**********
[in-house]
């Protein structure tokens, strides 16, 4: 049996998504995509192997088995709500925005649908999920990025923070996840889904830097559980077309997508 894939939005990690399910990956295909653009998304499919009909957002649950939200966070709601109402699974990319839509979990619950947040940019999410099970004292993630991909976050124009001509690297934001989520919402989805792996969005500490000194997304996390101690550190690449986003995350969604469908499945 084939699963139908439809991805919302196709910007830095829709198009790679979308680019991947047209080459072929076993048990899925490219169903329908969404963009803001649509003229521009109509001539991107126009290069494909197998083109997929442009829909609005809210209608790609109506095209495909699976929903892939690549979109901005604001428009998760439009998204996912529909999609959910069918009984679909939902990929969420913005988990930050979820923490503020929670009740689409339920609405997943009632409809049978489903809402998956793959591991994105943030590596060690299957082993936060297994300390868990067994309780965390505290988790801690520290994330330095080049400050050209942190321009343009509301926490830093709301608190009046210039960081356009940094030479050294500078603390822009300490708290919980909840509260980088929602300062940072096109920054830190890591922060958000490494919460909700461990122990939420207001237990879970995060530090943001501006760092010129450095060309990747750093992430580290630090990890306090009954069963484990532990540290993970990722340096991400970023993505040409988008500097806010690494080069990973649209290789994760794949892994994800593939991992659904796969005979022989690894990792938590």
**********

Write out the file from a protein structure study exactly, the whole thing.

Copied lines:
[in-house]
């Protein structure tokens, strides 16, 4: 049996998504995509192997088995709500925005649908999920990025923070996840889904830097559980077309997508 894939939005990690399910990956295909653009998304499919009909957002649950939200966070709601109402699974990319839509979990619950947040940019999410099970004292993630991909976050124009001509690297934001989520919402989805792996969005500490000194997304996390101690550190690449986003995350969604469908499945 084939699963139908439809991805919302196709910007830095829709198009790679979308680019991947047209080459072929076993048990899925490219169903329908969404963009803001649509003229521009109509001539991107126009290069494909197998083109997929442009829909609005809210209608790609109506095209495909699976929903892939690549979109901005604001428009998760439009998204996912529909999609959910069918009984679909939902990929969420913005988990930050979820923490503020929670009740689409339920609405997943009632409809049978489903809402998956793959591991994105943030590596060690299957082993936060297994300390868990067994309780965390505290988790801690520290994330330095080049400050050209942190321009343009509301926490830093709301608190009046210039960081356009940094030479050294500078603390822009300490708290919980909840509260980088929602300062940072096109920054830190890591922060958000490494919460909700461990122990939420207001237990879970995060530090943001501006760092010129450095060309990747750093992430580290630090990890306090009954069963484990532990540290993970990722340096991400970023993505040409988008500097806010690494080069990973649209290789994760794949892994994800593939991992659904796969005979022989690894990792938590």